Trump is Taking Credit for the Economy Obama Improved

By Bhavana Ravala (Adolescent Activist)

When every President comes into office, they automatically have many standards to be measured by-- the previous Presidents. How does a Republican president hold up against Ronald Reagan? How does a Democrat do compared to FDR? And what about each president’s immediate predecessor? These days, it is rare to see two presidents of the same party get elected consecutively, so when Presidents come into office, they are always held against a predecessor who they most likely did not even agree with.

President Donald Trump is no exception to this pattern. After constantly attacking former President Barack Obama on his birth certificate, ISIS, Obamacare and unemployment, Mr. Trump finds himself constantly compared to the 44th President, and he has strived to come out on top in that comparison.

However, our new President has attempted to make himself look better by taking the same numbers he discredited during the Obama administration and using them to boost his ego and silence those who claim Barack Obama was better for the economy.

Quite simply put, President Trump has no right to use these numbers on employment and job creation. The Obama Administration is responsible for the drop in unemployment and boost in jobs, and for Trump to take credit for them after he relentlessly claimed to the world that Obama lied is hypocrisy at its finest.

By his last few months in office, Obama had successfully decreased unemployment to 4.9, a net decrease of 2.9 percentage points from when he first took office, and had spurred the creation of a total ten million jobs since 2009. If those numbers sound impressive, that is because in historical context they really are. Jobs haven’t been created so rapidly since the economic boom that came under Bill Clinton, and five percent for unemployment is lower than the historical median of 5.5% since the days of FDR.

These numbers seem indisputable, yet Trump has taken every measure to put down the accomplishments of the Obama administration, tweeting out excerpts of Congressional Budget Office reports that attacked Obama’s policies. Now, with a report saying that unemployment has dropped even lower to 4.7%, and 235,000 jobs have been created in February, the new administration is ecstatic. Here, they seemingly have some rock solid evidence that President Trump is doing well.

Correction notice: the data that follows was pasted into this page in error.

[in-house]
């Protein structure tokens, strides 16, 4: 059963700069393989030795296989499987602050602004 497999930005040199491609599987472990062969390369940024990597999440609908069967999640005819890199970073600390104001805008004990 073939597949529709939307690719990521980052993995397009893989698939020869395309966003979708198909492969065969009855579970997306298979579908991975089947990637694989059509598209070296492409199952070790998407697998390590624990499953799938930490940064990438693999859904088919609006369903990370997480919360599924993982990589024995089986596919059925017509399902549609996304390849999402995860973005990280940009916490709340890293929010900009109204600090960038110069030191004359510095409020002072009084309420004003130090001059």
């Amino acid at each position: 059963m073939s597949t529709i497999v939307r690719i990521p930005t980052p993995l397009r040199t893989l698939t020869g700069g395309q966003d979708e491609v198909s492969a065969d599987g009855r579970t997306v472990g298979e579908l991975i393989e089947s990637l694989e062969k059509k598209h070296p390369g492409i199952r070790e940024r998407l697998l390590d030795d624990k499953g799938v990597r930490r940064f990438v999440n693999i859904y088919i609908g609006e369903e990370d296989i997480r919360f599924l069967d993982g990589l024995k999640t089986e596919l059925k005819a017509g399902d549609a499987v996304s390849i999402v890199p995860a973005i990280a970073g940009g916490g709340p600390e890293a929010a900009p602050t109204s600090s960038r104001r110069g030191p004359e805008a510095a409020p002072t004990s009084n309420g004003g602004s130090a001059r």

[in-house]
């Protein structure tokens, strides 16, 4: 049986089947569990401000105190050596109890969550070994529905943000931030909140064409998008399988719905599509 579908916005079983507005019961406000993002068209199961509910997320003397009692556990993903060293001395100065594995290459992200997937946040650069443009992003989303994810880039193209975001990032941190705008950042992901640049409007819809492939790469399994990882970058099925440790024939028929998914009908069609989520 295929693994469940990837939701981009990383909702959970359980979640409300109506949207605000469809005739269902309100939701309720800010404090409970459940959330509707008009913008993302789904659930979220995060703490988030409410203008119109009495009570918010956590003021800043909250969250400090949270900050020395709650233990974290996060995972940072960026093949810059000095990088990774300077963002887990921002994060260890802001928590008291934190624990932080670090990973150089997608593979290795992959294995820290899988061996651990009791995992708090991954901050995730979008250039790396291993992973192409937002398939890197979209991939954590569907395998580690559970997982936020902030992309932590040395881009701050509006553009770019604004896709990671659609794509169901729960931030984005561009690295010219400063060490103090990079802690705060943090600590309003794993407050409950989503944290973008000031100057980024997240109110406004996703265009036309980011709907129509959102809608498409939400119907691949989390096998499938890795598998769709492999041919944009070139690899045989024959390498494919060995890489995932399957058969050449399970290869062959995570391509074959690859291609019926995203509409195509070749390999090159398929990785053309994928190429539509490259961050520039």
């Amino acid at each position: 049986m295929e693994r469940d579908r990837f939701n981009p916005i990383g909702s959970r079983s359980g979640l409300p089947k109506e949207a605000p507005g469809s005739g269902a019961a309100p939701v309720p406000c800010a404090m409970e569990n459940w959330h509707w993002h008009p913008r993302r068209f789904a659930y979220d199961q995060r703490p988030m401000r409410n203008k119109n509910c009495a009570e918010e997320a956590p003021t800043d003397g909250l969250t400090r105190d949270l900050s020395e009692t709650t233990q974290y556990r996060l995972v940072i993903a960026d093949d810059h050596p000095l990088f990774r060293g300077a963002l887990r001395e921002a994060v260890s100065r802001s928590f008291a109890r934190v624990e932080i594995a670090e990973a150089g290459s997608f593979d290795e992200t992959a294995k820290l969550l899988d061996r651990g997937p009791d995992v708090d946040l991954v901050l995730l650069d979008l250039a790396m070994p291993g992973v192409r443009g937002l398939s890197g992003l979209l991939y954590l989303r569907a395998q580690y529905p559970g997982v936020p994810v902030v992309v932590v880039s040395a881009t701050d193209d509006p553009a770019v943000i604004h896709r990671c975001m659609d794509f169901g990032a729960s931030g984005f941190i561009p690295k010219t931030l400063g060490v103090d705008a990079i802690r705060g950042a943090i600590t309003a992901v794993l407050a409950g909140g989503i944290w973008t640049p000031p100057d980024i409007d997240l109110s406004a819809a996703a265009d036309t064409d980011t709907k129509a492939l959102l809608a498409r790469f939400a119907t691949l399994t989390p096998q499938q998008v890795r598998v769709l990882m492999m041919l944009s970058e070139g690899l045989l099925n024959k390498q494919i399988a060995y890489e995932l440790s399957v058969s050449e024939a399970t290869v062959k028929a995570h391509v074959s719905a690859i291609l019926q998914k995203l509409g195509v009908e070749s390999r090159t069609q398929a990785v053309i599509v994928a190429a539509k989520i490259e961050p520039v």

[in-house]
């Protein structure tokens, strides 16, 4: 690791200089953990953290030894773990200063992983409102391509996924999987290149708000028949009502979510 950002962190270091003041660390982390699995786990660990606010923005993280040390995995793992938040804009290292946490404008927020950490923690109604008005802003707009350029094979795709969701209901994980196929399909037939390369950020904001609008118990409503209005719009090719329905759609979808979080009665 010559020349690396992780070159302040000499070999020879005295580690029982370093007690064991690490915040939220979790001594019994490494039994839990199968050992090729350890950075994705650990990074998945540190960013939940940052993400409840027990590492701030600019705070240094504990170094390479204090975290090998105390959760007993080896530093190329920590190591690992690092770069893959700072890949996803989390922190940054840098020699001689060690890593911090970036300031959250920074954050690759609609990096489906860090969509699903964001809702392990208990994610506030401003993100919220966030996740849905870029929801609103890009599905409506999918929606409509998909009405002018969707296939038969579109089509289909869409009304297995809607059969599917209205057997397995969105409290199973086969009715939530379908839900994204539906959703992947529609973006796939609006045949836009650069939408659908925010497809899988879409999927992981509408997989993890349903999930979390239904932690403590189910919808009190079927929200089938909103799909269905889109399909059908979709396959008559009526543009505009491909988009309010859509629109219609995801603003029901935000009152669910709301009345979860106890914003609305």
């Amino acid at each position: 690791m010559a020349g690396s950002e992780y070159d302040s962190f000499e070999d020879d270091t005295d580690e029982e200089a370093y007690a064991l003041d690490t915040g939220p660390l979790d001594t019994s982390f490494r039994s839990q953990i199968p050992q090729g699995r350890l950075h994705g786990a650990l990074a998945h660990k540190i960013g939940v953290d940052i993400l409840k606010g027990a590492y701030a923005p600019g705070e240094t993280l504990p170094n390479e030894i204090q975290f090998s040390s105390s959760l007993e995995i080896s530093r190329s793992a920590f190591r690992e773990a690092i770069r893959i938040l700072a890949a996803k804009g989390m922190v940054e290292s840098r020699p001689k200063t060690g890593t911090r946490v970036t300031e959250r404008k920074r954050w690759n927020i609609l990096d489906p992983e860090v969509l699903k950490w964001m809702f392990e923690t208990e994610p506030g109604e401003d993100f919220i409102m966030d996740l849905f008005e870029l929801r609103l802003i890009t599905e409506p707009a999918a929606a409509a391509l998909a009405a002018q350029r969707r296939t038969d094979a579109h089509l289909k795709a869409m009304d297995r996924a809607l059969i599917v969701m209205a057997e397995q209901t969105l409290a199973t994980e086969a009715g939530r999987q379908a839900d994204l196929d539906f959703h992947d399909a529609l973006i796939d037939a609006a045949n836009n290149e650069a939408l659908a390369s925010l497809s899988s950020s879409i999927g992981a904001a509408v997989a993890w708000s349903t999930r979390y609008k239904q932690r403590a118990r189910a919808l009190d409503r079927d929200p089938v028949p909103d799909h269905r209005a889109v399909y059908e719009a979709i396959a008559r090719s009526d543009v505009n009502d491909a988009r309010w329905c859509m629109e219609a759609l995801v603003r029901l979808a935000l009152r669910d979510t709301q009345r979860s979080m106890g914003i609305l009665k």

The numbers are undeniable, but the hypocrisy here comes from Trump’s habit of picking and choosing what facts he wants to believe and praise. The 4.7 percent number existed under Obama as well, but Trump met it with disdain, yet now he loves it. The Bureau of Labor Statistics released the report that has the President so happy, but whenever the same agency reported on Obama’s success, there was no praise to be found from Trump. Instead, there are claims that Obama fabricated the numbers.

But if Obama fabricated the numbers while he was in office, the numbers from February must be fabricated as well, because many economic experts from both sides of aisle agree that Donald Trump has not been in office long enough to have affected the economy. In fact, the numbers from this past February align with the steady job growth that existed under President Obama. Experts agree that the economy is still experiencing the effects of Obama’s policies, and that Trump has yet to deliver on his promises. This is not a reflection on Trump’s policies-- it just means he hasn’t actually done anything yet.

To summarize: Obama is responsible for low unemployment and high job creation after the recession, and now Trump wants to use the numbers he bashed Obama for to make himself look better even though, according to many experts, he has not contributed to these numbers in any substantial manner. The upcoming months will tell us for sure if Trump should be praised for his work in office, but for now, our President needs to focus on proving he can make a change by actually doing it, not taking credit for another President’s hard work.

Here's one way author Bhavana Ravala suggests you can get involved: Intern with the Democratic Coalition

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